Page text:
by Linda Thompson, Catholic Volunteer Network Intern
“Great things come in small packages.” A creative idea and a small but very useful product have paved the way for a group of high school girls to earn money to pay for their school fees, to purchase supplies for this creative venture, and to save for their college tuition.
Soap on a Rope, an after-school project, is helping these young entrepreneurs fill a need in their community while also helping build their self-esteem. The unique feature of these bars of soap, made and sold by the girls in the program, is that they can be hung from trees or at the water pump. Their workshop is right in their school, St. Dominic High School, in Bomi, Liberia.
|The Soap on a Rope project organizer, Rachel, and her helpers.
The motivator and organizer of this soap-making project is Rachel Gillman, serving with Catholic Volunteer Network program S.M.A. Lay Missionaries. Rachel has established a working relationship with a steady buyer of the product – Mary’s Meals – a school feeding program that is a non-profit organization. Mary’s Meals buys the soap (230 bars of soap per month) to distribute to the schools in the surrounding area, such as Bomi, Gbopulu, Monsterrado, and Grand Cape Mount counties.
On a monthly basis, Mary’s Meals delivers not only rice but also one, five-inch cube-shaped bar of soap to each school. As Rachel explains, “no two soaps ever turn out the same size….but the soap can last the school for an entire month.”
A generous and initial donation was made by Rachel’s parents to buy the first order of supplies, including wood to make molds and plastic containers for mixing.
These fantastic cube-shaped blue bars of soap are made of a mix of “burnt” palm oil, water, caustic powder (NaOH), and blue dye. Why do they use the color blue? You may have already guessed the answer – to match the logo of Mary’s Meals. Adding to the special quality of these bars of soap is the scent of moth balls – a Liberian favorite.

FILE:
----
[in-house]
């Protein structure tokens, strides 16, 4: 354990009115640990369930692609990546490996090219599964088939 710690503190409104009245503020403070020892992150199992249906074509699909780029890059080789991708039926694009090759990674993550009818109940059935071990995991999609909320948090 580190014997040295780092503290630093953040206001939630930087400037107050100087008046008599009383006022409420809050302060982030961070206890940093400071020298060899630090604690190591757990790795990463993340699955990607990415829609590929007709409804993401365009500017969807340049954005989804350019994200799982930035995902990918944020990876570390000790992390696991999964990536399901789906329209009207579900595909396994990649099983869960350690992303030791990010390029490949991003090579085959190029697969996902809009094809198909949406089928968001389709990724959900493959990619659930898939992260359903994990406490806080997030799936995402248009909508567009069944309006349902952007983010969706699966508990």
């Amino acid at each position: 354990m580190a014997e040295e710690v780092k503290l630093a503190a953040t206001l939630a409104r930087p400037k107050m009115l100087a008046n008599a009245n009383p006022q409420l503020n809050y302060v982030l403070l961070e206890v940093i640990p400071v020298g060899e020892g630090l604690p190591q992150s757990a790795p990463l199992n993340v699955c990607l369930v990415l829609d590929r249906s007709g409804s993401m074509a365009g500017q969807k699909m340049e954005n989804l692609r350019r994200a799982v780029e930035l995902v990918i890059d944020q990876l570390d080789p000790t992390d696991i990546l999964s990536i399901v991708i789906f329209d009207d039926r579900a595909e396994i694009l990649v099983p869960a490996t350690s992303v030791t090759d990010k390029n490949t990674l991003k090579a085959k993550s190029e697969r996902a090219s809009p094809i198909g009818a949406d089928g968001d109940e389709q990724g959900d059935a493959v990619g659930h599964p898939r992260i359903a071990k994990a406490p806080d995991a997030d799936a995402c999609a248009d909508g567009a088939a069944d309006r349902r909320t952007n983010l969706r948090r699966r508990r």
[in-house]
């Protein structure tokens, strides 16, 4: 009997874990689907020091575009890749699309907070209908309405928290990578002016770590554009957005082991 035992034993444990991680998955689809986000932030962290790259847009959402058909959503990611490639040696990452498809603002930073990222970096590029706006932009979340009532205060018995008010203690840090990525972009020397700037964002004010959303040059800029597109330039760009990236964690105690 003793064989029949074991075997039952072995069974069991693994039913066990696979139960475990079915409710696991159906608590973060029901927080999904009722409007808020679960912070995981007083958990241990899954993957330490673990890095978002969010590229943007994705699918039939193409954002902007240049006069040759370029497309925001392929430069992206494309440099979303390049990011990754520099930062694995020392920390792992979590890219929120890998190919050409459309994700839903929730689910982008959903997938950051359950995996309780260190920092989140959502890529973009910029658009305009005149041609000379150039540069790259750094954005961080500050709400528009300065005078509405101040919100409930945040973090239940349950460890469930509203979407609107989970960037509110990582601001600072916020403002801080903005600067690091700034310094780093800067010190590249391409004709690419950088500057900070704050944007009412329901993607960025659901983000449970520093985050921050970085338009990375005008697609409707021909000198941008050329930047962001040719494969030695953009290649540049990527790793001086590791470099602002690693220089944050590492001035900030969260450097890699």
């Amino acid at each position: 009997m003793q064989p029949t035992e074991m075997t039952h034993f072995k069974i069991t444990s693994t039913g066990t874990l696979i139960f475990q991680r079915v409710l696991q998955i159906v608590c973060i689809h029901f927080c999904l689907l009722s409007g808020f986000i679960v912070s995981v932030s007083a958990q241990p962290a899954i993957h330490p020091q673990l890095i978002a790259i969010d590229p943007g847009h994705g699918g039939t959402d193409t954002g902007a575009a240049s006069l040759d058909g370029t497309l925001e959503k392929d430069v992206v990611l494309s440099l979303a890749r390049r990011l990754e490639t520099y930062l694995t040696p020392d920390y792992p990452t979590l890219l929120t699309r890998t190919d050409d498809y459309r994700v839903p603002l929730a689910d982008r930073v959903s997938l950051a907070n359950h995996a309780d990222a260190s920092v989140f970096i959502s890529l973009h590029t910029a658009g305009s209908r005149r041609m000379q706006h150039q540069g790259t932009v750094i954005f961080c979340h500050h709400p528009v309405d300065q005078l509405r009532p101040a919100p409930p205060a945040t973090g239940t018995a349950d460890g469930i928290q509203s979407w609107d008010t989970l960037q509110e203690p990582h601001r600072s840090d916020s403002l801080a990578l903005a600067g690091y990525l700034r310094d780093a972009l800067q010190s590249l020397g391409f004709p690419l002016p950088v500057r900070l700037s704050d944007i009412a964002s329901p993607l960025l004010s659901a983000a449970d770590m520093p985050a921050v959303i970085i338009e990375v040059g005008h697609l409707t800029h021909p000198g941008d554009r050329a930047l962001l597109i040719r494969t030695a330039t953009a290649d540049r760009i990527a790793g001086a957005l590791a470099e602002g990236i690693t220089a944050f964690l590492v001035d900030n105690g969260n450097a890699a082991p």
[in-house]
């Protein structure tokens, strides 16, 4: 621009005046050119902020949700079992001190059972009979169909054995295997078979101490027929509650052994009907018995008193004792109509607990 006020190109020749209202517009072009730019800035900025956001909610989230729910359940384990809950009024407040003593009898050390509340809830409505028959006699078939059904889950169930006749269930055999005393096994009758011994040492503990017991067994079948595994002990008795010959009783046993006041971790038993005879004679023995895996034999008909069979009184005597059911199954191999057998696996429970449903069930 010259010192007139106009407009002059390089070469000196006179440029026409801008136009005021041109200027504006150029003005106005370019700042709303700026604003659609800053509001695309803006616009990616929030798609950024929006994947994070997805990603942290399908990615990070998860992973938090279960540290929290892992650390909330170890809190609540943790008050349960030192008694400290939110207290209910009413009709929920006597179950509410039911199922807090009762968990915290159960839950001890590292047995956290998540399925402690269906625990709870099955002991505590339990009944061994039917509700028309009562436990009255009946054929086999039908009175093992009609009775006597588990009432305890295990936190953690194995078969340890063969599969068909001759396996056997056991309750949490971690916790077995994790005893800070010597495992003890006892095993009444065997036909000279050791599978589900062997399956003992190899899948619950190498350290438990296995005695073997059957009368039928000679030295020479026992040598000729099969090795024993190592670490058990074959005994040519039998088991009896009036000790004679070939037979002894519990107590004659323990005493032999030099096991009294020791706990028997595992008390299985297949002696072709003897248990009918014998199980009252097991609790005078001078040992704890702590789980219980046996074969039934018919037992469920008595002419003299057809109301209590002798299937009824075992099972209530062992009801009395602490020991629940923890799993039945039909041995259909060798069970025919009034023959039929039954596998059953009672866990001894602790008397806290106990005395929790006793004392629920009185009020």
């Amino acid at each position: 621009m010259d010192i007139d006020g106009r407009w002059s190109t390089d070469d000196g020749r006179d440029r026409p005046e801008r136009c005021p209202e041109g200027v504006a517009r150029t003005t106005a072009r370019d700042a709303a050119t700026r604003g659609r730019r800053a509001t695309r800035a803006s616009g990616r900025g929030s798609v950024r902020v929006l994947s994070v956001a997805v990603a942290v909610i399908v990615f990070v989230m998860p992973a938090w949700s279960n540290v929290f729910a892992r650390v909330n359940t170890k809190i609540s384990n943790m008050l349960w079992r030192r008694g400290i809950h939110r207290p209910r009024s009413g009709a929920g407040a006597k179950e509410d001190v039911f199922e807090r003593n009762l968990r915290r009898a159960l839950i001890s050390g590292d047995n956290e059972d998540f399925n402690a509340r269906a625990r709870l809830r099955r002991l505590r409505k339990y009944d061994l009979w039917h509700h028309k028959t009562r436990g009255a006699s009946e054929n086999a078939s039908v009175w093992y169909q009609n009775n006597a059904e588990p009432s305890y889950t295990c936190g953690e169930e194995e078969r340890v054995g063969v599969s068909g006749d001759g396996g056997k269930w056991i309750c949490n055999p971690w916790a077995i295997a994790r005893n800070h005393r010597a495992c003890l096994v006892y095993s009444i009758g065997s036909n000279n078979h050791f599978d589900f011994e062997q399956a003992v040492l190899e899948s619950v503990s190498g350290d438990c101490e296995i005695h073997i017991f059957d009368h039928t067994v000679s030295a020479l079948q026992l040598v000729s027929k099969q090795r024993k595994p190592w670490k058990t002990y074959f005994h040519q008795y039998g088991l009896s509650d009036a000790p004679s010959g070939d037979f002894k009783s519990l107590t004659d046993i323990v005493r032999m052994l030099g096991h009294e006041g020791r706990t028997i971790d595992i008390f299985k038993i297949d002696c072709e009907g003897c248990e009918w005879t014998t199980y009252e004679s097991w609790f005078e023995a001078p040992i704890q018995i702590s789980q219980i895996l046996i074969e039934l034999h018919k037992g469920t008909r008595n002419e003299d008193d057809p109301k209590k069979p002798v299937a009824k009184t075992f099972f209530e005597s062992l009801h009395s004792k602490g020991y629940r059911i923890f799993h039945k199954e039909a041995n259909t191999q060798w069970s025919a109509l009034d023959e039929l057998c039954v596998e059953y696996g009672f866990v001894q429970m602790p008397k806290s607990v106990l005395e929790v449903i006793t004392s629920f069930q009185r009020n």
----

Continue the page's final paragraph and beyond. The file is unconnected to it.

The students make each bar of soap carefully, and the process is amazing. A piece of knotted clothesline is placed in the center of the soap before it dries, so that the loop comes out at the top of the bar. The students’ ingenuity – the clothesline with the loop – has served a very useful purpose. The soap can be hung from trees or at the water pump so that the children at the schools can easily wash their hands before eating, which helps to reduce intestinal worms and bacterial infection.
Each bar of soap costs $1.30; however, after the students achieve their quota of 230 bars per month, the extra supplies are utilized to make smaller-sized soaps. The buyers for these soaps, which sell for approximately $0.07 each, happen to be the members of the community where the students live.
Rachel Gillman and her talented and industrious students have had discussions about being more adventurous in trying other colors and interesting designs for their soap-making project. “We would love to increase the market base. This would allow more girls to be involved in the project. As Mary’s Meals expands, we are hoping to be able to expand with them. I encourage the girls to look for other markets as well” she said.
The amazing story behind this creative project is the entrepreneurs who are making it work. The small group of students Rachel Gillman works with is comprised of adolescent girls who face economic struggles to afford their school fees. These girls are eager to learn and are seeking to build a brighter future for themselves and their community.
“These are people who know the terrors of war and the devastation of poverty,” said Rachel. “It has been such a blessing working with these girls, and I believe they are doing well for themselves and for their county. They are examples to other young women in the school and community, and they encourage one another in their studies and activities.”